I drive home feeling like not much happened. But I’m rested and present. I had my time apart.
Mercy Center was the last three days in August, and I’m going to Block Island in mid-October, so I choose not to go away in September. Towards the end of the month I feel like I have no patience with the boys, and realize how much I need the time away. Time away gives me perspective on the trivial nature of many of the things that irritate and rub in daily life.
October 2000: Block Island Stillness Retreat
I love the ferry ride, sitting on top feeling the sun and the wind. Although it is October, and we were warned to expect rough seas, we have a beautiful Indian summer weekend and the crossing is smooth. Our group gathers at the ferry dock, and piles into cars for the ride to the Sprague home site.
We settle into silence after dinner. I work on the quilt for John and I, and then fall asleep. Early Saturday I get up, and walk toward the highest point on Block Island. No trespassing signs stop me on one side, but there’s a driveway off the road on the other side also. I walk past the house, and seeing no vehicles, decide to cross the yard to the point behind the house. There’s a knoll, with a bench, and I sit there, watching the sun come and letting it fill me.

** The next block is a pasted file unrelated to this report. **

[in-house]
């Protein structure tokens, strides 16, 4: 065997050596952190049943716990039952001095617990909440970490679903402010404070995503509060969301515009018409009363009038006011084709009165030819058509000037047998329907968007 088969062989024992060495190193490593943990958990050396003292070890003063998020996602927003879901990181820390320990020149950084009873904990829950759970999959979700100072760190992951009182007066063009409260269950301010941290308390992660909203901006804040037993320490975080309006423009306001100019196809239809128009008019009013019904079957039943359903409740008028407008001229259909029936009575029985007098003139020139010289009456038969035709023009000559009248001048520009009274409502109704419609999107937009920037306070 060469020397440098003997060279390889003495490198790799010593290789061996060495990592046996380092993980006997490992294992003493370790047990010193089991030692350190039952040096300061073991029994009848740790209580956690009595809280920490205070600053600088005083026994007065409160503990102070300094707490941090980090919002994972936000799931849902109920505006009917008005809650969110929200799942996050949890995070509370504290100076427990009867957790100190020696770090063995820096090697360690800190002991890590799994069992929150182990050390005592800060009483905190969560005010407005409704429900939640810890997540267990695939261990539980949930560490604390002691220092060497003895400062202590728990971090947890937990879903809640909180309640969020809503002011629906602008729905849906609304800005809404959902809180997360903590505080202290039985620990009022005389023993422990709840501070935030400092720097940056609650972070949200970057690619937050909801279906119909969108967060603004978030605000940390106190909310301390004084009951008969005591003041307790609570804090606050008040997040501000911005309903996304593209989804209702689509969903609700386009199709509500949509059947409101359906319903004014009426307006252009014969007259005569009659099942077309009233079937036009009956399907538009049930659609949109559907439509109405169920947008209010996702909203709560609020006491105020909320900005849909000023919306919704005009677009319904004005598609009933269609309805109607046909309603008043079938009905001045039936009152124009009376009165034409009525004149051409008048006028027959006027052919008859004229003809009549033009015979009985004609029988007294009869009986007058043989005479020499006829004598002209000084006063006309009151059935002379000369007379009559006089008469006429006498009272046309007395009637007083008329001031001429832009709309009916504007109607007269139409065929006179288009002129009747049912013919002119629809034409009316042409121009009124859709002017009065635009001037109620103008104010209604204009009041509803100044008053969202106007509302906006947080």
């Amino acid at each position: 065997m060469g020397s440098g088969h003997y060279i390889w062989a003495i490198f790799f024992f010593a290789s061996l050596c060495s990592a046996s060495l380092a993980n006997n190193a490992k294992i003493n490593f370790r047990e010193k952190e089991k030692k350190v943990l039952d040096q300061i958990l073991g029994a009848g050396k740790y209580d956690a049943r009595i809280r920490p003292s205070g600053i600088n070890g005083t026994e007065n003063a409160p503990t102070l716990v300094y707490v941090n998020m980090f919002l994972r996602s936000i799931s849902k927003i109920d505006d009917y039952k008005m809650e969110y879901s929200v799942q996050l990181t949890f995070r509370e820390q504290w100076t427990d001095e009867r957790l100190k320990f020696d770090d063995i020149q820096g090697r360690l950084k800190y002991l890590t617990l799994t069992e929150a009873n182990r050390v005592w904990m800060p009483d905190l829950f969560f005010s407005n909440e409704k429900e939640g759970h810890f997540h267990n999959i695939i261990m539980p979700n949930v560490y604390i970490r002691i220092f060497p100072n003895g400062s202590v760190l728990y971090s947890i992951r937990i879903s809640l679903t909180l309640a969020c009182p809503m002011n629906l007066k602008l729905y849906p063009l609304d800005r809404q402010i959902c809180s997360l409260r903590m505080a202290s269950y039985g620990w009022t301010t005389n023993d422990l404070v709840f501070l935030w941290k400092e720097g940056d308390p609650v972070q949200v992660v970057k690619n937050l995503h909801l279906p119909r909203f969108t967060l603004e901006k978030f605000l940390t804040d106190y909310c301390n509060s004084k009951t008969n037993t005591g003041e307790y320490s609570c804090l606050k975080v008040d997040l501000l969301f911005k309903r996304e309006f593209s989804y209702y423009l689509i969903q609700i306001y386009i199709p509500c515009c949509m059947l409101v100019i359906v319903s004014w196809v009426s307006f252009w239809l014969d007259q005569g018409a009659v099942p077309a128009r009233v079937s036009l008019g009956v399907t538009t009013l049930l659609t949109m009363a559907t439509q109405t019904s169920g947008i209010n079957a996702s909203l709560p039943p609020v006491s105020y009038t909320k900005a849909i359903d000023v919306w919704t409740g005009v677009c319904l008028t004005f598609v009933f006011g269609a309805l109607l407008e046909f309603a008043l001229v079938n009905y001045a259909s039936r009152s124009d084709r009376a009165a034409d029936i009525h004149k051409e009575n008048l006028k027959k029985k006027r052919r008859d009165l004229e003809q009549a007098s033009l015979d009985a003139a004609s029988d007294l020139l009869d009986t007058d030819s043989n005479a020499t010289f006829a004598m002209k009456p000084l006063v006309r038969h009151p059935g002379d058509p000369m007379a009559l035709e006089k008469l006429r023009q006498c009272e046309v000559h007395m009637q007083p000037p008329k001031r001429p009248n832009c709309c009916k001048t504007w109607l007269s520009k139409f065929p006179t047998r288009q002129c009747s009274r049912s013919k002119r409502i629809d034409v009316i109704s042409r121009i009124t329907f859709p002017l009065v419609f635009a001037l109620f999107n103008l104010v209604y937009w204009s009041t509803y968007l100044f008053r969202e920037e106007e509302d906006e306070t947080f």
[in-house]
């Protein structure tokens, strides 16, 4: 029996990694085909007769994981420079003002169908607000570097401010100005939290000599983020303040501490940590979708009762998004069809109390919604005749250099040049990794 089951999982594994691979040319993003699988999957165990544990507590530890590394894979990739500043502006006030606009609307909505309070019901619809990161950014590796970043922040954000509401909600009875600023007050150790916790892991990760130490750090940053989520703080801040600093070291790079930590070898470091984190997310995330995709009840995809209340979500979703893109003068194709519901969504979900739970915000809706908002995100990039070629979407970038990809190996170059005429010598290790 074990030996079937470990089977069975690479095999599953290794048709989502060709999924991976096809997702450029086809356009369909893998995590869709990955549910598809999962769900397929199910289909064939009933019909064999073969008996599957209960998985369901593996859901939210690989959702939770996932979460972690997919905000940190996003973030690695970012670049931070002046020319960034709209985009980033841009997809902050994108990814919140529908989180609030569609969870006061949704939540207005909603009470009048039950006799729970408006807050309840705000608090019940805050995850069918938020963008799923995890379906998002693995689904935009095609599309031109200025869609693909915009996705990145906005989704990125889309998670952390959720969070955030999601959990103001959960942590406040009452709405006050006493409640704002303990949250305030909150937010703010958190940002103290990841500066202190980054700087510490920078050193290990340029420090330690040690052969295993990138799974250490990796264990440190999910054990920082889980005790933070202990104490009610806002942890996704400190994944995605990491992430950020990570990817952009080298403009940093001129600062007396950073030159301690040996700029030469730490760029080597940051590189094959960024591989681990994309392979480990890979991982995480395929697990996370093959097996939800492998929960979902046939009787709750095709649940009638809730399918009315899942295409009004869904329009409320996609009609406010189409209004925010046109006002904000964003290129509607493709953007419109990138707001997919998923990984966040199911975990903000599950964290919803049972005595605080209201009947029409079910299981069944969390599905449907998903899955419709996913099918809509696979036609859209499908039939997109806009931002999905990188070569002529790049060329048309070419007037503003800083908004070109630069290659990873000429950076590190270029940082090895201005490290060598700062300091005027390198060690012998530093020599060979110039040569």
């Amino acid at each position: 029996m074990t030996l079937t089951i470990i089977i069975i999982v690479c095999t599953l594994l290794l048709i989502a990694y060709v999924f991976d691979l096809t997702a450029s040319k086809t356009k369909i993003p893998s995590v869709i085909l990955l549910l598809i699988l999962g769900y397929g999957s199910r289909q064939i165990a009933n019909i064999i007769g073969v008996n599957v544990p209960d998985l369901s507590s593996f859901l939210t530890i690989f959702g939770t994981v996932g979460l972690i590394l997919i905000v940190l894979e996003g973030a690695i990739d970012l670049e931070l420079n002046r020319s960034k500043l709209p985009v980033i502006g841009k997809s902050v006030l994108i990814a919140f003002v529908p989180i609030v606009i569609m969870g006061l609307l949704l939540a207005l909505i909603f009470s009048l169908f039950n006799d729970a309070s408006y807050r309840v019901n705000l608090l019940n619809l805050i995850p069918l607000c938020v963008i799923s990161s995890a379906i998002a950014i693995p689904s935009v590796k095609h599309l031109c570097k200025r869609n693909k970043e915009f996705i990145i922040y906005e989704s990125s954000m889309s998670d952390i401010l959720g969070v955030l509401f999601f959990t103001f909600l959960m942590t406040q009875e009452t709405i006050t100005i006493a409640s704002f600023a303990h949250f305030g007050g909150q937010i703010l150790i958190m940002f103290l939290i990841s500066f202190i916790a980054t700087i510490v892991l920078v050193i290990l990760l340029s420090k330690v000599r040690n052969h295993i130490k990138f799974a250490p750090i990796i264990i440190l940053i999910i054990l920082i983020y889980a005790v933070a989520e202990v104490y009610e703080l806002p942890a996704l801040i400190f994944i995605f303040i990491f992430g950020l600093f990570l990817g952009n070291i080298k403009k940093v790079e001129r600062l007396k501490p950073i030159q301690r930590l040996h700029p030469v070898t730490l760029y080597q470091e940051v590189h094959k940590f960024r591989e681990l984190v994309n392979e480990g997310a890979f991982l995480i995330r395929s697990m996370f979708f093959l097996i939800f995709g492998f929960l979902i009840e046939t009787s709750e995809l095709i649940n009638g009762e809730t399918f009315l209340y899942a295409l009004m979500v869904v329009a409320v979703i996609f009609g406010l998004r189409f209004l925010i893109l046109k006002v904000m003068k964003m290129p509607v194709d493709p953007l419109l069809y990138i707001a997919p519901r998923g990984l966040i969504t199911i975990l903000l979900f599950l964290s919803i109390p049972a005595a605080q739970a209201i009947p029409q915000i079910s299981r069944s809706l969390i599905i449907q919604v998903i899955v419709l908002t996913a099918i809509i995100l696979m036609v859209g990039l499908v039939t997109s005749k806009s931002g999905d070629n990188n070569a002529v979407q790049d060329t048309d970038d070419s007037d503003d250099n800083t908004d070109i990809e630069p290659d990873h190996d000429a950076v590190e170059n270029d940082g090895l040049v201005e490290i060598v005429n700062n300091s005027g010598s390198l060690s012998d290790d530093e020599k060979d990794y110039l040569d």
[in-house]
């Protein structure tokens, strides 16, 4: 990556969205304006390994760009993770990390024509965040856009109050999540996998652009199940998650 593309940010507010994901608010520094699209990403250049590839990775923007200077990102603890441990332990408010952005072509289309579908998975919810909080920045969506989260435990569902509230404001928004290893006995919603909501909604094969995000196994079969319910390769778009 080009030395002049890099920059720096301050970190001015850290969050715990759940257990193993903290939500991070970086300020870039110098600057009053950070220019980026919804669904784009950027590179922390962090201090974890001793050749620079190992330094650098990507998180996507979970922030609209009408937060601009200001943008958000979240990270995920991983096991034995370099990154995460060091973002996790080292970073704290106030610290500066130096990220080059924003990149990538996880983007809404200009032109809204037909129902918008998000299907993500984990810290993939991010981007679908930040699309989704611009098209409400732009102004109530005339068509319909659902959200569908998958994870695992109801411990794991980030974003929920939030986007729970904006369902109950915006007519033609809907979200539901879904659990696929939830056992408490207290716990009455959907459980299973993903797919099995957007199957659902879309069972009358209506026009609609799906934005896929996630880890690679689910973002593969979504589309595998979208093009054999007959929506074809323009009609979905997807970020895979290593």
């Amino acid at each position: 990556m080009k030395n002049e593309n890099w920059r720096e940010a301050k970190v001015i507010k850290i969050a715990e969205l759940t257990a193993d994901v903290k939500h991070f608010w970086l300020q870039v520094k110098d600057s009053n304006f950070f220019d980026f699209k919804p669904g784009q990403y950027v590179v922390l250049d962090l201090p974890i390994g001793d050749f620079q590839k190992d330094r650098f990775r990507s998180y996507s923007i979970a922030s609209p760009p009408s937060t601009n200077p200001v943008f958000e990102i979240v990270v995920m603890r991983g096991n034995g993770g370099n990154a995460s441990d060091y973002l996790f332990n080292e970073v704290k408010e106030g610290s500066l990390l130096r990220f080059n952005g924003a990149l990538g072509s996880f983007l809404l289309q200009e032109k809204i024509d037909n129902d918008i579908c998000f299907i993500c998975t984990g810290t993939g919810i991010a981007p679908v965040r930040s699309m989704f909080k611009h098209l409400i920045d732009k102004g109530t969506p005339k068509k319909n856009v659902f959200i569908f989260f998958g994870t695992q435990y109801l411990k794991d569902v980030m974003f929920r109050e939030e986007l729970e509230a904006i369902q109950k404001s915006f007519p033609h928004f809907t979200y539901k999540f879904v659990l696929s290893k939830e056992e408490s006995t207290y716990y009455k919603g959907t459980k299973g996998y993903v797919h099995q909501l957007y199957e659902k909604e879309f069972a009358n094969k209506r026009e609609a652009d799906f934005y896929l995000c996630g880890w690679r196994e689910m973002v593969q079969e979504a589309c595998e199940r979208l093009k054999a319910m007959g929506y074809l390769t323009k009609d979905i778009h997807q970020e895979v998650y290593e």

Back at the house I browse through materials on the coffee table after breakfast. I pick up Henri Nouwen’s The Way of the Heart from the selections on the table, pack water and a map, and head for pathways labeled green ways on the map. For the next two hours I walk, read a bit, walk some more, read a bit more. Beautiful green trails, threading across the southern part of the island. It’s the fall warbler migration and I see several brilliantly colored small birds flying through the low shrubby trees and brush that edge the trail. As I near the end of my walk I ration the book so that I finish when I am back at the stile crossing the stone wall where I started. The themes of silence, solitude and prayer, speak to me. I’m uncomfortable with prayer, because I can’t forget the formulas I grew up with. However, reading Nouwen, I have the epiphany that for me, singing is prayer. Sunday morning when I go to the same knoll to wait for the sun, I sing.
Sunday afternoon at home I am irritable with the kids. I continue to be so the rest of the week. After reflection I realize that the down side for me of retreats with groups is that a community is created, that I then leave behind. I draw a picture, with the words and music to Singing Time (by Rose Fyleman) and This Pretty Planet (by Tom Chapin) at the top and bottom, a stone wall with a book resting on the wooden stile, and a figure kneeling at a bench on a knoll looking over the bay with the sun appearing at the horizon. I stick the picture on the wall above my desk at home.
Vietnam/China, November 11-26, 2000
Two weeks in China and Vietnam, to do some follow up from my thesis research in Vietnam and to work with a colleague in China.